Our Rugby Roots-Appalachian Arts with a British Beat series continues with the Festival of Music, Dance and Storytelling on Saturday, May 23 from Noon until 6:30 p.m., Eastern time.

There will be outdoor concerts and storytelling venues during the day featuring various performers including musical acts The Empty Bottle String Band, Junction South, Michael Jacobs, Roy Harper, Butch and Doug and The Twangtown Paramours; dance troupes Lark in the Morn English Country Dancers and the Tenpenny Rapper sword dancers, and Storytellers Judy Baker, Tim Mangan and Joni Lovegrove. Click on the link to see the complete Festival schedule.

In this post we are featuring Roy Harper, old-time singer from Manchester and winner of the Tennessee Folklife Heritage Award in 2003. As a boy in Coffee County, Roy Harper (1925-   ) was struck by the lure of the railroad and the yodeling songs of Jimmie Rodgers, “The Singing Brakeman.”   He started gaining firsthand experience with both before he was twenty, working railroad jobs in several parts of the country while also performing as an itinerant musician.  During stints in Manchester in the later 1940s and 50s, he became known throughout the region for his partnership with Blake Bynum in the Sand Mountain Boys.  During the 1960s he began recording his huge repertory of both “blue yodels” and sentimental songs, and he also made reputation for himself as a self-taught painter of railroad scenes from his own experience.  Harper performed in the Tennessee program at the 1986 Smithsonian Festival of American Folklife and continues to maintain an active touring schedule at regional festivals and heritage music programs, where he is without peer in preserving the songs and vocal stylings of early country music.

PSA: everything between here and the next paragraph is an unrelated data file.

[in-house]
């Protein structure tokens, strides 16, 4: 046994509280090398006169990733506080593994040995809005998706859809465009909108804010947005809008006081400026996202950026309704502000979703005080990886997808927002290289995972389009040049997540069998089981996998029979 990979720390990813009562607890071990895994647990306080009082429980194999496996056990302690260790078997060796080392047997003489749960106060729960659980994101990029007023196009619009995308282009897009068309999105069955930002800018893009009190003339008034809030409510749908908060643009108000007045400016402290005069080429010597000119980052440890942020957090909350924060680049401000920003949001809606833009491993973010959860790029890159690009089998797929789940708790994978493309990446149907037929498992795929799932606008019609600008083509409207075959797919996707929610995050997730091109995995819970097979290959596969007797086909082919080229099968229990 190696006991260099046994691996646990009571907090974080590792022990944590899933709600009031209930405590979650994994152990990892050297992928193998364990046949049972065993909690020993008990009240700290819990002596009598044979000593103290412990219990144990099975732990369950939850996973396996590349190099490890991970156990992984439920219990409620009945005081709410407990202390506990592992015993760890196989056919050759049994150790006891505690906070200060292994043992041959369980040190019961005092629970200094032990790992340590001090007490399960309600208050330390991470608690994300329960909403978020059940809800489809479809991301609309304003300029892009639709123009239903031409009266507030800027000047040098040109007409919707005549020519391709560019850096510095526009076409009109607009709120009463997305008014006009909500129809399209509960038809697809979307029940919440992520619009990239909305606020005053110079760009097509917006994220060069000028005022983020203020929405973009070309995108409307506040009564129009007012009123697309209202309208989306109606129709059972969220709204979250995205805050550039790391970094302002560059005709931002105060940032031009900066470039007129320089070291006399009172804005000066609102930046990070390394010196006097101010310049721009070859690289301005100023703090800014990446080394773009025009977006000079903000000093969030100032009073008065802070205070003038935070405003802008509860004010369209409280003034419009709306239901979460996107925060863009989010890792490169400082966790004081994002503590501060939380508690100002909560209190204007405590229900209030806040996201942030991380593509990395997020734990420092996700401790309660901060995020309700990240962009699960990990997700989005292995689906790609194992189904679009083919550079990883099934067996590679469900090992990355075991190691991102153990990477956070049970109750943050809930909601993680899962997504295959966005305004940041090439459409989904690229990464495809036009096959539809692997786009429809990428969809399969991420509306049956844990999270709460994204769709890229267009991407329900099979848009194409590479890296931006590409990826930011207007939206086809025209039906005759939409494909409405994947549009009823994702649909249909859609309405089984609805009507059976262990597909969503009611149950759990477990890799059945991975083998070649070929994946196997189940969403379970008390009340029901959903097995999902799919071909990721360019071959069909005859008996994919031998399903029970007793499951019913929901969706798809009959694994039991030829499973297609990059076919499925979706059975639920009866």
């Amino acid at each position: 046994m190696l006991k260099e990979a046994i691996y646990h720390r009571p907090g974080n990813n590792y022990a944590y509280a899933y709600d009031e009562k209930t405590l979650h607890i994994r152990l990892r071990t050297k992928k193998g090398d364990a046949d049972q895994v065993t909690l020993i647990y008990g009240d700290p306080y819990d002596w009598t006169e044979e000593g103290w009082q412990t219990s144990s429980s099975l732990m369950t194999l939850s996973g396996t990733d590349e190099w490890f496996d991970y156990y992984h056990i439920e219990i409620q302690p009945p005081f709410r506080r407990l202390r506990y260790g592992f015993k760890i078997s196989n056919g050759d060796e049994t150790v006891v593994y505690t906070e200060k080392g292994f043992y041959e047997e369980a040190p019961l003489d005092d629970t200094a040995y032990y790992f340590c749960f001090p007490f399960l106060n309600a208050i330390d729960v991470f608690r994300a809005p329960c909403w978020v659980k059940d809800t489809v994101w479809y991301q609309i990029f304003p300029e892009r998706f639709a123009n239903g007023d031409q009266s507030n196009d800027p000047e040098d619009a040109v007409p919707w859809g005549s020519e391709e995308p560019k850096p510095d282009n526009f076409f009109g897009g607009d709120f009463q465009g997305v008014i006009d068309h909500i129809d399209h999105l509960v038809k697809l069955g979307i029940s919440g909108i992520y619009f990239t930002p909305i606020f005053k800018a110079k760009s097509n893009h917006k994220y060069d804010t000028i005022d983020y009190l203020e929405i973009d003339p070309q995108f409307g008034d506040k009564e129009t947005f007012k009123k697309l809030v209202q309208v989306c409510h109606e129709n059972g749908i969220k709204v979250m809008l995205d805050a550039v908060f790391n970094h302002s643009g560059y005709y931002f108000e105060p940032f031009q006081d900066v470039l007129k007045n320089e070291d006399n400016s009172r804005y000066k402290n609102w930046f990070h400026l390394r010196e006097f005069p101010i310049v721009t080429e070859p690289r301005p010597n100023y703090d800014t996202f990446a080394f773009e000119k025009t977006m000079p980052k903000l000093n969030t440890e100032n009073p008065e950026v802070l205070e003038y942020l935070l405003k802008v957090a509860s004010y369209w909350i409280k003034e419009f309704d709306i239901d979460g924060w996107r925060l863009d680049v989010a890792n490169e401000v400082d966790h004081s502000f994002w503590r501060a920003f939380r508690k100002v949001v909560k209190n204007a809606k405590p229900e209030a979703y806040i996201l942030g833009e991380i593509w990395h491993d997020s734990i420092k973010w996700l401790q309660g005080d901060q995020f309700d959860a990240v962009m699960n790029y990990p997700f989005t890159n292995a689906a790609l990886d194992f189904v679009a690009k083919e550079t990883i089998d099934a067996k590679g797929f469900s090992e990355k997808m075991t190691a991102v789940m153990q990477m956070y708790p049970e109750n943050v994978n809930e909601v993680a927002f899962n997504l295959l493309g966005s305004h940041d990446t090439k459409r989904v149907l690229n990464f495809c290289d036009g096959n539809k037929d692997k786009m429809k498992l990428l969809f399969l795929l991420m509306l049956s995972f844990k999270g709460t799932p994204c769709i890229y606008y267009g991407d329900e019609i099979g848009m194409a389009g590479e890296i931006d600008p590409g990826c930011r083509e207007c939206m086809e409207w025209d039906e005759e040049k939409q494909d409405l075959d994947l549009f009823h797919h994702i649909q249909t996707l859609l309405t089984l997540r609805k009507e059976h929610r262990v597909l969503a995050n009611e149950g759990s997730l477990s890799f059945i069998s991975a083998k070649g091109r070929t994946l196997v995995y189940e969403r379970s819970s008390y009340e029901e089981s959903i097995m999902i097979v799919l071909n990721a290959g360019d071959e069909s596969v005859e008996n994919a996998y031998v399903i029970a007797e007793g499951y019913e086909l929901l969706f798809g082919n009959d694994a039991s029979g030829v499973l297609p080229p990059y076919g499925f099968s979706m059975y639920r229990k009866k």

An evening concert at 7:00 p.m., ET, will feature Twangtown Paramours from Nashville!

Day admission: $5

Evening Concert: $5

Combined ticket (for both day and evening concerts): $8

Discounts available for residents of the tri-county area-must show ID

Hikes to the Rugby State Natural Areas’ Massengale Trail will be offered prior to noon

Rugby Roots events are made possible in part by a grant from the Arts Fund of the East Tennessee Foundation

 

 

 

As a boy in Coffee County, Roy Harper (1925-   ) was struck by the lure of the railroad and the yodeling songs of Jimmie Rodgers, “The Singing Brakeman.”   He started gaining firsthand experience with both before he was twenty, working railroad jobs in several parts of the country while also performing as an itinerant musician.  During stints in Manchester in the later 1940s and 50s, he became known throughout the region for his partnership with Blake Bynum in the Sand Mountain Boys.  During the 1960s he began recording his huge repertory of both “blue yodels” and sentimental songs, and he also made reputation for himself as a self-taught painter of railroad scenes from his own experience.  Harper performed in the Tennessee program at the 1986 Smithsonian Festival of American Folklife and continues to maintain an active touring schedule at regional festivals and heritage music programs, where he is without peer in preserving the songs and vocal stylings of early country music.